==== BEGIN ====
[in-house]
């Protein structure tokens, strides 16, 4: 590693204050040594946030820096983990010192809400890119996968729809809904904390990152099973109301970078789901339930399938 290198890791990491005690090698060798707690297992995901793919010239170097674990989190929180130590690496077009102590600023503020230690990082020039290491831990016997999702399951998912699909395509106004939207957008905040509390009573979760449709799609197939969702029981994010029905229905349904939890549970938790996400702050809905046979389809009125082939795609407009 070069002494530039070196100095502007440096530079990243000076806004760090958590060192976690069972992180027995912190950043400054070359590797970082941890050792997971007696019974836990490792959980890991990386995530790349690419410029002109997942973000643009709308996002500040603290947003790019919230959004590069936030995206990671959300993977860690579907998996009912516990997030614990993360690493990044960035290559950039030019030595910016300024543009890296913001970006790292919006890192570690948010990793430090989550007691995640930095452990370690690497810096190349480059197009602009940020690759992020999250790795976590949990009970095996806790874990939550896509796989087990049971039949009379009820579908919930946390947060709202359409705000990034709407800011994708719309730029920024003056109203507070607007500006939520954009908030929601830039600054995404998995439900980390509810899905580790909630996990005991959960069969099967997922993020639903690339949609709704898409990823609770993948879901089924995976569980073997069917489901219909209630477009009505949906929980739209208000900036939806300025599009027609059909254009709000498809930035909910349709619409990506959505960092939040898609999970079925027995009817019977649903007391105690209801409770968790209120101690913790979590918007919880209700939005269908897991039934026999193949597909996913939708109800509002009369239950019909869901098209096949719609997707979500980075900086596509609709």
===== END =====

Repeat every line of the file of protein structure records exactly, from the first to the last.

[in-house]
């Protein structure tokens, strides 16, 4: 590693204050040594946030820096983990010192809400890119996968729809809904904390990152099973109301970078789901339930399938 290198890791990491005690090698060798707690297992995901793919010239170097674990989190929180130590690496077009102590600023503020230690990082020039290491831990016997999702399951998912699909395509106004939207957008905040509390009573979760449709799609197939969702029981994010029905229905349904939890549970938790996400702050809905046979389809009125082939795609407009 070069002494530039070196100095502007440096530079990243000076806004760090958590060192976690069972992180027995912190950043400054070359590797970082941890050792997971007696019974836990490792959980890991990386995530790349690419410029002109997942973000643009709308996002500040603290947003790019919230959004590069936030995206990671959300993977860690579907998996009912516990997030614990993360690493990044960035290559950039030019030595910016300024543009890296913001970006790292919006890192570690948010990793430090989550007691995640930095452990370690690497810096190349480059197009602009940020690759992020999250790795976590949990009970095996806790874990939550896509796989087990049971039949009379009820579908919930946390947060709202359409705000990034709407800011994708719309730029920024003056109203507070607007500006939520954009908030929601830039600054995404998995439900980390509810899905580790909630996990005991959960069969099967997922993020639903690339949609709704898409990823609770993948879901089924995976569980073997069917489901219909209630477009009505949906929980739209208000900036939806300025599009027609059909254009709000498809930035909910349709619409990506959505960092939040898609999970079925027995009817019977649903007391105690209801409770968790209120101690913790979590918007919880209700939005269908897991039934026999193949597909996913939708109800509002009369239950019909869901098209096949719609997707979500980075900086596509609709």